Japanese submarine I-23 (1939)

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Career (Japan)
Name: I-23
Builder: Kure Naval Arsenal
Laid down: Yokosuka Navy Yard as Submarine No. 41, 8 December 1938
Launched: 24 November 1939
Fate: Presumed lost with all 96 hands off Hawaii, 28 February 1942
General characteristics
Class & type: Type B1 submarine
  • 2,584 long tons (2,625 t) surfaced
  • 3,654 long tons (3,713 t) submerged
Length: 356 ft 6 in (108.66 m)
Beam: 30 ft 6 in (9.30 m)
Draft: 16 ft 10 in (5.13 m)
  • 2 × Diesel engines, 12,400 hp (9,200 kW)
  • Electric motors, 2,000 hp (1,500 kW)
  • 23.5 knots (44 km/h) surfaced
  • 8 knots (15 km/h) submerged
Aircraft carried: x1 Watanabe E9W1 Type 96 "Slim" floatplane

I-23 was a Type B1 submarine of the Imperial Japanese Navy during World War II. After a raid on the West Coast of California she participated in an attempt at a second attack upon Pearl Harbor. After surviving an American air attack on Kwajalein I-23 was lost in early 1942 with all hands somewhere off the Oahu coast of Hawaii.[2]

Service History[edit]

The submarine was laid down at the Yokosuka Naval Arsenal on 8 December 1938, as Submarine No. 41. She was launched on 24 November 1939 with Shibata Genichi as Chief Equipping Officer, and Commander Shibata as Commanding Officer. She was then assigned to Rear Admiral Sato Tsutomu's SubRon 1 Division, along with I-21 and I-22.[3]

Attack on a Lexington-class aircraft carrier[edit]

On 9 December 1941 I-6 reported sighting a Lexington-class aircraft carrier, as well as two cruisers, off Oahu. Vice Admiral Shimizu in Katori ordered all of SubRon 1's boats, except the Special Attack Force, to pursue and sink the carrier. By the next day, while proceeding surfaced, I-23‍ '​s lookouts reported sighting an American patrol plane. While crash diving, I-23 accidentally descended to the depth of 390 feet (120 m).[3]

Attack on the West Coast[edit]

On 11 December 1941 I-23 was redirected to the West Coast of the United States to raid American shipping in the Monterey Bay area, arriving within 100 miles of its destination on 18 December.[3]

20 miles off Cypress Point, Monterey Peninsula, California. After 1415, I-23 battle-surfaced on the Richfield Oil Company's 6,771-ton tanker SS Agwiworld at 37N, 122W, firing a total of 14 shells, but missed the zigzagging target in rough seas. The Agwiworld then escaped to safety.[3]

On 22 December I-23 departed from the West Coast for the Palmyra Island area.

Second attack on Pearl Harbor[edit]

In January, 1942, the IJN General Staff began to develop a plan to raid Pearl Harbor a second time. The objective of the attack was to disrupt ship repair activities.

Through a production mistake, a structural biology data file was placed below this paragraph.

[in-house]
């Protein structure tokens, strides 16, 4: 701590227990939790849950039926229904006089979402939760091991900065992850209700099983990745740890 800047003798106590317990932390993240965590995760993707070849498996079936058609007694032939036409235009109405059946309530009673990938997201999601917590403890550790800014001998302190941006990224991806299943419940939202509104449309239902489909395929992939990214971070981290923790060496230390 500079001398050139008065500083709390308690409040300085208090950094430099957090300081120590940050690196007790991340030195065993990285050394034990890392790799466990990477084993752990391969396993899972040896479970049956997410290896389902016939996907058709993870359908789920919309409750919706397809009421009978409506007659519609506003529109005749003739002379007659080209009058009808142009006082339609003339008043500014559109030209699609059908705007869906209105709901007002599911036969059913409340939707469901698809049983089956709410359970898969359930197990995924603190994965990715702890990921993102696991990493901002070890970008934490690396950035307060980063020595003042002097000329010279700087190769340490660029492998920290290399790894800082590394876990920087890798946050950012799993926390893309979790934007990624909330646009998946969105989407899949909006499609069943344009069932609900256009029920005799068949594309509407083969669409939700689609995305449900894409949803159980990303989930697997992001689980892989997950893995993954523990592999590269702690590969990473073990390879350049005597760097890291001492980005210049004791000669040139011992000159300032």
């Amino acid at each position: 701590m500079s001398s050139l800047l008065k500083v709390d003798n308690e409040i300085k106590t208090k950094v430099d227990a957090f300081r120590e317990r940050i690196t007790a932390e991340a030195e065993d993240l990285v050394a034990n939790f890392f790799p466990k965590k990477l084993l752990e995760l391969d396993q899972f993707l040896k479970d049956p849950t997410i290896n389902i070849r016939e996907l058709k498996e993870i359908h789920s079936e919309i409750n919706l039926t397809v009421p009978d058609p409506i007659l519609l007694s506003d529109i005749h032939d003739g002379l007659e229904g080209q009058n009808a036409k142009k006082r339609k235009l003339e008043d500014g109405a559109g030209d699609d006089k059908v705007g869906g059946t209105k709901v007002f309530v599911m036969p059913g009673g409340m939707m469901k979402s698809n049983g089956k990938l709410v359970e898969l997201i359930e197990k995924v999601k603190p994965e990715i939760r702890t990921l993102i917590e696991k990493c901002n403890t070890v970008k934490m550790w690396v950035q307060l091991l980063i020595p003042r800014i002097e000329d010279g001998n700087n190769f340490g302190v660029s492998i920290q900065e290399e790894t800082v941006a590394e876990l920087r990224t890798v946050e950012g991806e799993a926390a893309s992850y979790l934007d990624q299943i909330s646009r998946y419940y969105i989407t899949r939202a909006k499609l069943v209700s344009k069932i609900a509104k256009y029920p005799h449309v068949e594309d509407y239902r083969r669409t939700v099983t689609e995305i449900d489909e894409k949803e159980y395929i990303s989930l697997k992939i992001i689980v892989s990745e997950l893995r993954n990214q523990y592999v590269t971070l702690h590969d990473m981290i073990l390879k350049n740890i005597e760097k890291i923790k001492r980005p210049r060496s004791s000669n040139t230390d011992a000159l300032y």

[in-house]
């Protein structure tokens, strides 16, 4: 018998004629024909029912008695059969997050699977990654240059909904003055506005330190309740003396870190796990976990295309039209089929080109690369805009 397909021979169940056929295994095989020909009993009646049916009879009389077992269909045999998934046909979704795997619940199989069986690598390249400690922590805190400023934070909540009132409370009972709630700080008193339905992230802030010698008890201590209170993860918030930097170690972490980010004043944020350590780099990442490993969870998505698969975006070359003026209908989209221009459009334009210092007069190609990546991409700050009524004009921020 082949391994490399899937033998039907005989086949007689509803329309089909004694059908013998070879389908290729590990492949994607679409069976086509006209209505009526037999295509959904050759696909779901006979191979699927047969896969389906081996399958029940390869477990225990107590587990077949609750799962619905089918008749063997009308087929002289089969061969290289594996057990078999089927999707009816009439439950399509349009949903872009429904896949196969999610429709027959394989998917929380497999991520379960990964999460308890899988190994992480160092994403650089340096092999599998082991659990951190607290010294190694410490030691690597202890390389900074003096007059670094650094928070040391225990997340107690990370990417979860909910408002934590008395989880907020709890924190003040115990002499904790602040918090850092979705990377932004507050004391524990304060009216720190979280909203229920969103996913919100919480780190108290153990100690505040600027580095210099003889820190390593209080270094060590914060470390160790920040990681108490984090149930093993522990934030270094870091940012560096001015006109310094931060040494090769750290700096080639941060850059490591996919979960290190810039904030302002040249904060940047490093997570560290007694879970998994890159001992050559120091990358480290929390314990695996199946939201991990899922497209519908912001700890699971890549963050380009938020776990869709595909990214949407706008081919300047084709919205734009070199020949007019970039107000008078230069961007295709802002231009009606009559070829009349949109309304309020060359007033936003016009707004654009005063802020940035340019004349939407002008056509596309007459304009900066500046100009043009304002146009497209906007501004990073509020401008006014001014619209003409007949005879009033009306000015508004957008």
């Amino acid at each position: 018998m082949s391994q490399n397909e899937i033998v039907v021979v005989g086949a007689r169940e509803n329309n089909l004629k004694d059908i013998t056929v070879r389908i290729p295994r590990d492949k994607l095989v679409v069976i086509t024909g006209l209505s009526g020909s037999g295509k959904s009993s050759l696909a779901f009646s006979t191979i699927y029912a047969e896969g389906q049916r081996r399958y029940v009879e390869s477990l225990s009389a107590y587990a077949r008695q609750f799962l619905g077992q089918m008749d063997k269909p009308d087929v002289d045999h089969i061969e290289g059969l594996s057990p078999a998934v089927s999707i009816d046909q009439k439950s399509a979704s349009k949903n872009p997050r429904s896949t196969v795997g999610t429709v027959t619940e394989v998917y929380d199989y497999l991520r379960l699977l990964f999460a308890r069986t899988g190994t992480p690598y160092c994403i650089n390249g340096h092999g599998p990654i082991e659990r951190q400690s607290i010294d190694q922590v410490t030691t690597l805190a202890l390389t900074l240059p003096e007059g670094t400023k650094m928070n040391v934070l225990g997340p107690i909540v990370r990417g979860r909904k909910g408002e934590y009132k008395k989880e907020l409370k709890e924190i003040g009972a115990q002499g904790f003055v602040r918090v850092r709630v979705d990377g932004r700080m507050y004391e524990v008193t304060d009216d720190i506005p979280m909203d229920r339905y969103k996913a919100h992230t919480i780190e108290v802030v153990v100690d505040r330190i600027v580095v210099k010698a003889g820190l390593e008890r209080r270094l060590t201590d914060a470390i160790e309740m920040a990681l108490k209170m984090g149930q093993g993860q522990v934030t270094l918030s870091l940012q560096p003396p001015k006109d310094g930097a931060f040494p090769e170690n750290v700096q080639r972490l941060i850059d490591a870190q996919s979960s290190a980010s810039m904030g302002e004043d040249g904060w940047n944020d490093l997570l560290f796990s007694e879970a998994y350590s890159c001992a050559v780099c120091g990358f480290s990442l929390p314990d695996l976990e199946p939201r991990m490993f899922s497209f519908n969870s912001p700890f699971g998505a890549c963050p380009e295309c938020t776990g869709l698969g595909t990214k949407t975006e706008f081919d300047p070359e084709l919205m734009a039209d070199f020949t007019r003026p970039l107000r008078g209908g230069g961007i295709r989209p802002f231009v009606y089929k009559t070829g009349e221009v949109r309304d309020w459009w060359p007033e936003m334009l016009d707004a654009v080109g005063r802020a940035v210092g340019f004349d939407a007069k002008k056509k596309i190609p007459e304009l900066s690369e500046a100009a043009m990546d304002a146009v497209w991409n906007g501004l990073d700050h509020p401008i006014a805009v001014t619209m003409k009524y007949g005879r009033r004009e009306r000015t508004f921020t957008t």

At Kwajalein, five submarines were selected to participate in Operation K-1, the planned second air attack on Pearl Harbor. The objective of the attack was to bomb the Ten-Ten Dock and disrupt ship repair activities. The plan called for the airplanes to depart from the Marshall Islands and fly to French Frigate Shoal in the Hawaiian Islands (500 miles WNW of Pearl Harbor) where they were to be refueled by I-class submarines.[3] I-9 was assigned to take up station midway between Wotje and the Shoal and act as a radio beacon for two Kawanishi H8K1 "Emily" flying boat bombers. I-19, I-15 and I-26 were to refuel the flying boats at the Shoal. I-23 was then to standby 10 miles south of Pearl Harbor, providing weather reports and acting in an air-sea rescue capacity.[3]

As part of the mission, after sundown on 1 January, I-23 attempted to conduct periscope reconnaissance off Palmyra Island, but came under gunfire. Cdr Shibata decided to withdraw the I-23 and make another try next evening. On 3 January the I-23 arrived at the Hawaiian islands, two days later departing for Kwajalein.[3]

American air raid on Kwajalein[edit]

On 1 February 1942 Vice Admiral William F. Halsey Jr.'s Task Force 8, which include the aircraft carrier USS Enterprise, began an air raid on Kwajalein and Wotje in the Marshall Islands. Enterprise‍ '​s airplanes sank a transport and damaged a light cruiser, Katori, flagship of the Sixth Sensuikan Fleet. The submarine depot ship, Yasukuni Maru, and several other important ships were also damaged during the raid.[3]

At the time, I-23 was taking on supplies while anchored between tender, the Yasukuni Maru, and I-26. She returned fire while attempting to dump her deck cargo into the sea. After the Yasukuni Maru received a bomb hit, one of her 25-mm AA gunners was injured by bomb fragments. Her floatplane avgas tank ignited, causing a small fire. By the time the Dauntlesses of VS-6 and VB-6 arrived, all of the submarines had submerged. After the attack I-23 briefly participated in an unsuccessful pursuit and hunt of Halsey's Task Force, but later returned.[3]

Loss of I-23[edit]

On 24 February 1942, at 23:30 I-23 transmitted her last report from the Hawaii area. Presumed lost with all of her ninety-six sailors somewhere off the Oahu coast of Hawaii, including the Combined Fleet staff officer LtCdr Konishi Masayoshi, she was removed from the Navy List on 30 April 1942.[4]

See also[edit]


  1. ^ Campbell, John Naval Weapons of World War Two ISBN 0-87021-459-4 p.191
  2. ^ Carpenter, Dorr Submarines of the Imperial Japanese Navy ISBN 0-87021-682-1 p.101
  3. ^ a b c d e f g h i "Submarine I-23: Tabular Record of Movement". combinedfleet.com. Retrieved 9 February 2014. 
  4. ^ Boyd, Carl The Japanese Submarine Force and World War II ISBN 1557500800 p.210

External links[edit]